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I was thinking about this problem a few days ago and in the process I came up with what I can best describe as a two-dimensional recurrence relationship. It seemed obvious to me that this was something akin to a description of Pascal's triangle, so I began to think more carefully about a recurrence relationship that would yield the binomial coefficients. I wondered what would be the output if I tinkered slightly with the nature of the recurrence relationship.

Let $t_{n,m}$ be the $m$th entry in the $n$th column of what will be a triangle like Pascal's triangle.

Example 1:

Let $t_{0,0}=1$ and let $t_{0,i}=0$ for $i \ge 1$

For $n \ge1$ let $t_{n,0}=t_{n-1,0}$ and let $t_{n,i}=t_{n-1,i}+t_{n-1,i-1}$ for $i \ge 1$

I think it's pretty obvious that $t_{n,m}$ are simply the binomial coefficients.

enter image description here

Example 2:

Let $t_{0,0}=1$ and let $t_{0,i}=0$ for $i \ge 1$

For $n \ge1$ let $t_{n,0}=at_{n-1,0}$ and let $t_{n,i}=at_{n-1,i}+bt_{n-1,i-1}$ for $i \ge 1$

In this case $t_{n,m}$ are the coefficients of $\left(ax+b \right)^n$.

enter image description here

So far the recurrence relationships have been what I guess you could call homogeneous. The next example is what I stumbled across in the other question.

Example 3:

Let $t_{0,0}=1$ and let $t_{0,i}=0$ for $i \ge 1$

For $n \ge1$ let $t_{n,0}=it_{n-1,0}$ and let $t_{n,i}=it_{n-1,i}+t_{n-1,i-1}$ for $i \ge 1$

enter image description here

It's intersting to see the factorials and the triangle numbers here.

I then decided to generalise as follows:

Example 4:

Let $t_{0,0}=1$ and let $t_{0,i}=0$ for $i \ge 1$

For $n \ge1$ let $t_{n,0}=hit_{n-1,0}$ and let $t_{n,i}=(a+hi)t_{n-1,i}+(b+ki)t_{n-1,i-1}$ for $i \ge 1$

My spreadsheet will calculate the values of $t_{n,m}$ but I now have no idea what they are!

enter image description here

To conclude, my questions are:

How can I prove that Example 1 gives the binomial coeffients?

How can I prove that Example 2 gives the coefficients of $\left(ax+b \right)^n$ ?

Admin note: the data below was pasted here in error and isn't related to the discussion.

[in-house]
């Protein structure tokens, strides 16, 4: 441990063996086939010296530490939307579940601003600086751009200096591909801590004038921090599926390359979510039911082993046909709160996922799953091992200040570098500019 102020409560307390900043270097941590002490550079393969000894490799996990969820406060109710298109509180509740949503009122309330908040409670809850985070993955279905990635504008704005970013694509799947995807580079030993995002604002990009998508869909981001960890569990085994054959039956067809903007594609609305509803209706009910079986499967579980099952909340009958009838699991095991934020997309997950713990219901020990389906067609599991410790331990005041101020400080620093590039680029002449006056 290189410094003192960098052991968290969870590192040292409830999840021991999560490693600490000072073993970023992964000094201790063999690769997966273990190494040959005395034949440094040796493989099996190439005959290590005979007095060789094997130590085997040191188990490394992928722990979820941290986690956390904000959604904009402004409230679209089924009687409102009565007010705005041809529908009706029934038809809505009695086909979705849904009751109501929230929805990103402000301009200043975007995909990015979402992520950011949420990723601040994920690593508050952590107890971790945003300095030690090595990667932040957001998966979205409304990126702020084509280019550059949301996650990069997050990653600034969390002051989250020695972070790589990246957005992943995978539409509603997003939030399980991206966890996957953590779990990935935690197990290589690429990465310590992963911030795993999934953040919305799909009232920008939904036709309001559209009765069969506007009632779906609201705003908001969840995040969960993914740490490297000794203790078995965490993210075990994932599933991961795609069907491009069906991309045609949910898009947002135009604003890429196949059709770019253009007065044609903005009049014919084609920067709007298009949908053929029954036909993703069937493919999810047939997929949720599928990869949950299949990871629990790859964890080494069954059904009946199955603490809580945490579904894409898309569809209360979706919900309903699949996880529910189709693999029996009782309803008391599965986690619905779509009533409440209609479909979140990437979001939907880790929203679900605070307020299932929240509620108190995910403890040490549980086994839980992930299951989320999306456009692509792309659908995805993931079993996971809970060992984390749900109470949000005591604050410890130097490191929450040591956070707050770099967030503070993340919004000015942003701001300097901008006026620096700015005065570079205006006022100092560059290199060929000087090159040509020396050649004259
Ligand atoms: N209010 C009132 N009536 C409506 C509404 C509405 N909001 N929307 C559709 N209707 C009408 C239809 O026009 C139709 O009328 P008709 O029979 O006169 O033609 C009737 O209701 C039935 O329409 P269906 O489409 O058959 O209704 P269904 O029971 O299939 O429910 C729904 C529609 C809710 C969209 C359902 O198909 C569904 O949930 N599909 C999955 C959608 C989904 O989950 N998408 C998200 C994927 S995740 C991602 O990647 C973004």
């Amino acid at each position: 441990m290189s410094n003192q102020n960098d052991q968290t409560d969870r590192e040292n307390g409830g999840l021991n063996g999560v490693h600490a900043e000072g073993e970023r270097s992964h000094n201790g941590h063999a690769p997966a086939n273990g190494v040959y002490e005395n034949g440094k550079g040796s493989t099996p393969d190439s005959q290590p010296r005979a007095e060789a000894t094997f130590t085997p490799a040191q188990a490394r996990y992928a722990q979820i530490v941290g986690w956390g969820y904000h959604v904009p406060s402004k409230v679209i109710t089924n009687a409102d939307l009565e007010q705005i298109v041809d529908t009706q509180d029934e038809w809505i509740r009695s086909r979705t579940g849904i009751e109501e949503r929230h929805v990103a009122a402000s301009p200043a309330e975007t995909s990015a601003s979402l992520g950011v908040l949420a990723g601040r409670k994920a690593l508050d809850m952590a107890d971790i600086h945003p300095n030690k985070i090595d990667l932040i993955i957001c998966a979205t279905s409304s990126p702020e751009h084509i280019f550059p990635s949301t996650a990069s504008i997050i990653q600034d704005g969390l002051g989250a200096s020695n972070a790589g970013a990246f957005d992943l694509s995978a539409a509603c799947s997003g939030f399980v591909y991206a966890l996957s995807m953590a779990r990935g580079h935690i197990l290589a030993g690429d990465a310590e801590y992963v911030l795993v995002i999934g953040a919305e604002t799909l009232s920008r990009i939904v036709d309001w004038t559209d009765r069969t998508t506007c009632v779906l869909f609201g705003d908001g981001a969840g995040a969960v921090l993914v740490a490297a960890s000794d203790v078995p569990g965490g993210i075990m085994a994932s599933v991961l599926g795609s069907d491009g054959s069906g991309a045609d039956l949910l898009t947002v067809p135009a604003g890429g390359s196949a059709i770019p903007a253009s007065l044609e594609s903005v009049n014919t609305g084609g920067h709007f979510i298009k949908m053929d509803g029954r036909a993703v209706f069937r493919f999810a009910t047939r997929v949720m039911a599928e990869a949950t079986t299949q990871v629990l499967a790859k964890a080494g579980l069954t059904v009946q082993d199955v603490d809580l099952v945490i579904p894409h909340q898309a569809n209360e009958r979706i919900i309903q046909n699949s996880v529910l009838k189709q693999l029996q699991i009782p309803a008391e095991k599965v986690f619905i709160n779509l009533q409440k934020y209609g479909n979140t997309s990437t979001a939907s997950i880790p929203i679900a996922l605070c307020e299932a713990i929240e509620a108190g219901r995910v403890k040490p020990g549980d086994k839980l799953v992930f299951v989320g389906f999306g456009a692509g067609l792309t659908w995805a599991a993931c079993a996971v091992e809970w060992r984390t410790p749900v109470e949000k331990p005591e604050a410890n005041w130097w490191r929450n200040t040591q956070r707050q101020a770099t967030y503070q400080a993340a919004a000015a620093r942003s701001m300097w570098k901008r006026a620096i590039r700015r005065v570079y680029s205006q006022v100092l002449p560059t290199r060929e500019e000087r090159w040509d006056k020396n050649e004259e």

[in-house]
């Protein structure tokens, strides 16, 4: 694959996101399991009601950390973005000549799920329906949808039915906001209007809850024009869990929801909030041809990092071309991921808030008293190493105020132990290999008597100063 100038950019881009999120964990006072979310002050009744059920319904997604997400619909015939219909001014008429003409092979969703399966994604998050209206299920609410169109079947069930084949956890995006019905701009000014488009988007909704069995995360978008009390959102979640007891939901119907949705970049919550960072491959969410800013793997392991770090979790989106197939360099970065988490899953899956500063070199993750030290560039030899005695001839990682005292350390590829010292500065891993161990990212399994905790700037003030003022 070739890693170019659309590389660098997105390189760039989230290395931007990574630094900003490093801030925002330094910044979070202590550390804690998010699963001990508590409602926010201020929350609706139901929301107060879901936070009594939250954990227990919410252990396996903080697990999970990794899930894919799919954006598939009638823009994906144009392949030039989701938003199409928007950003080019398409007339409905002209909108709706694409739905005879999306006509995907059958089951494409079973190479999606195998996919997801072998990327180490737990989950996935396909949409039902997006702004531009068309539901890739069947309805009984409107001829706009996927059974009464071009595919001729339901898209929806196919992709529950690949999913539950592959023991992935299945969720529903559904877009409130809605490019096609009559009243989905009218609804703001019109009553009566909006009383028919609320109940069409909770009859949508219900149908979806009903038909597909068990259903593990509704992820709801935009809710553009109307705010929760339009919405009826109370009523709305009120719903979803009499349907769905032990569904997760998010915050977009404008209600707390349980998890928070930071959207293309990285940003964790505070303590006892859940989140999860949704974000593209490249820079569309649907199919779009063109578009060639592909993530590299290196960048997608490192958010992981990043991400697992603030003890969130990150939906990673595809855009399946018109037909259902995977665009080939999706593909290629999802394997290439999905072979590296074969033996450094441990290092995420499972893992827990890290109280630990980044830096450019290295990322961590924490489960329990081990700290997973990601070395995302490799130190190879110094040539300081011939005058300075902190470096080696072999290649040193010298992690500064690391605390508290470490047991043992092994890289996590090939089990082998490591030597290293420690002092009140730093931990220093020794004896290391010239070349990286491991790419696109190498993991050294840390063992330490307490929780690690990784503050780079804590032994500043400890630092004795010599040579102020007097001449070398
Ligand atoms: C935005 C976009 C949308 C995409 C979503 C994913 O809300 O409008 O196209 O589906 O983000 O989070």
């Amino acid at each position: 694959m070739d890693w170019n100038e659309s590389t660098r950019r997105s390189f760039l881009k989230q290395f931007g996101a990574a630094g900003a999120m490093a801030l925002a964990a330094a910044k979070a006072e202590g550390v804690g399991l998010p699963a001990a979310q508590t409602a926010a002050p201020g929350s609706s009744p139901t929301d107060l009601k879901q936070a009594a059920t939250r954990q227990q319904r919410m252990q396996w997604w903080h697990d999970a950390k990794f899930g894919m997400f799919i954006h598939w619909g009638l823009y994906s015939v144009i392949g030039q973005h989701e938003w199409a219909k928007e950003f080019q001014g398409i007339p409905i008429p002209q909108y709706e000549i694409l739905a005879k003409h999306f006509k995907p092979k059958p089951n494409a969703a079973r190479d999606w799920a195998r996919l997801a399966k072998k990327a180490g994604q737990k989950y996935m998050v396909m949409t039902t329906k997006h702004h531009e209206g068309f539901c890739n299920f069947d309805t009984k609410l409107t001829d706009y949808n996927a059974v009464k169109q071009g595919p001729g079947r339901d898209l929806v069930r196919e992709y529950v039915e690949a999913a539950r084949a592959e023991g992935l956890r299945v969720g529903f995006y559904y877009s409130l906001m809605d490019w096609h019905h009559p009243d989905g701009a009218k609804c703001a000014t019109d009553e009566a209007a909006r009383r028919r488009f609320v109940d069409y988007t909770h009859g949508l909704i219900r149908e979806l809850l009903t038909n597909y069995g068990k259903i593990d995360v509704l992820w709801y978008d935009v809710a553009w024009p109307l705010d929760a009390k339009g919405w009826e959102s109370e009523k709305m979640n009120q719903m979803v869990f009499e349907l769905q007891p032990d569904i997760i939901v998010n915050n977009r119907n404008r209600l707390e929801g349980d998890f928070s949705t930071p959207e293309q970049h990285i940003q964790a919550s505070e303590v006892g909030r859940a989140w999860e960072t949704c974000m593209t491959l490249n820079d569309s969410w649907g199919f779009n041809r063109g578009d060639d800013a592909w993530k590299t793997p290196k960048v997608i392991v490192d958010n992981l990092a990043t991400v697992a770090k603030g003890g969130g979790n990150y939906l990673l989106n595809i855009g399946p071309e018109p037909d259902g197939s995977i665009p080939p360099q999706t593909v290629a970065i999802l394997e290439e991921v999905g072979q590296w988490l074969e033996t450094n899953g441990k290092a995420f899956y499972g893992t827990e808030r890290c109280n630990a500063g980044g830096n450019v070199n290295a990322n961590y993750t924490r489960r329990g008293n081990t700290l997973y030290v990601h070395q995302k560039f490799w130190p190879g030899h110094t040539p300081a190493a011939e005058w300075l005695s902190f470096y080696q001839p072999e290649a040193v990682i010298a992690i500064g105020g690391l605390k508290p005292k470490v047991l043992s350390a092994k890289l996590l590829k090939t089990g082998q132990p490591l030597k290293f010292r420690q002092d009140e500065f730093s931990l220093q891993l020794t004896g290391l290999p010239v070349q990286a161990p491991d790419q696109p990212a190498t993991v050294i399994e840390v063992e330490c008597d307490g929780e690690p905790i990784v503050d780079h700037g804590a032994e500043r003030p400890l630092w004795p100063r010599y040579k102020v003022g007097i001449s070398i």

Can we find a way to describe $t_{n,m}$ as a function of $n, m, a, b, h, k$ ?

Is there a more general situation that has already been studied? Something like $t_{n,i}=f(i)t_{n-1,i}+g(i)t_{n-1,i-1}$

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    $\begingroup$ Note that your third example is the Stirling numbers of the first kind. That the first example is the binomial coefficients is well-known, since you’re just using Pascal’s recurrence for the binomial coefficients with the same initial values, and the second follows easily from Pascal’s recurrence and the binomial theorem. $\endgroup$ Oct 21 '15 at 23:45
  • $\begingroup$ Yes. I am happy with the first two. Stirling numbers are new to me. Thank you. $\endgroup$
    – tomi
    Oct 21 '15 at 23:47
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    $\begingroup$ Yes, such things have been studied. A general technique is to look at a two-variable generating function, e.g. $f(x, y) = \sum f_{n, m} x^n y^m$. $\endgroup$ Oct 22 '15 at 3:16
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I have been obsessed with this "weighted Pascal's triangle" for some time now, and it has become a goal of mine to determine a formula (n p) that can give me any one of these coefficients.

1

1 1

1 3 2

1 6 11 6

1 10 35 50 24

1 15 85 225 274 120

I have located several patterns.

Farthest to the right: the factorials.

Farthest to the left: N

Second column on the left: the triangulars.

Second column on the right: the harmonic numerators, n!*Hn

I have also developed a set of formulas which give any particular coefficient of any particular column (shifted to compensate for columns previously accounted for).

Third column on the left: (n+2)(n+3)(n+4)(3n+11)/24

Fourth column on the left: (n+2)(n+3)(n+4)^2(n+5)^2/48

Fifth column on the left: (n+2)(n+3)(n+4)(n+5)(n+6)(15n^3+240n^2+1265n+2192)/5760

Sixth column on the left: (n+2)(n+3)(n+4)(n+5)(n+6)^2(n+7)^2(3n^2+35n+96)/5760

And so on...

Plug in any n into any one of these particular formulas and it'll give you whichever coefficient of the weighted Pascal's triangle that you want.

I am currently stuck at this point, for it has been my goal to determine some kind of coherent link that binds these formulas together. Preliminary calculation suggests that the denominators are quite elementary (some form of factorial), though I have not solved them yet. And the numerator has a consistent addition of a factor (n+p), so indeed there are coherent *similarities* between these formulas.

The problem is with these seemingly random odd-ball factors that make no sense to me.

If you are still enthusiastic about the aforementioned triangle, I would like to propose a friendship; I will share with you how I derived these formulas and perhaps we can figure out an explicit formula that will give any value of this triangle we choose.

Thanks, Marcus.

fossamarcus@gmail.com

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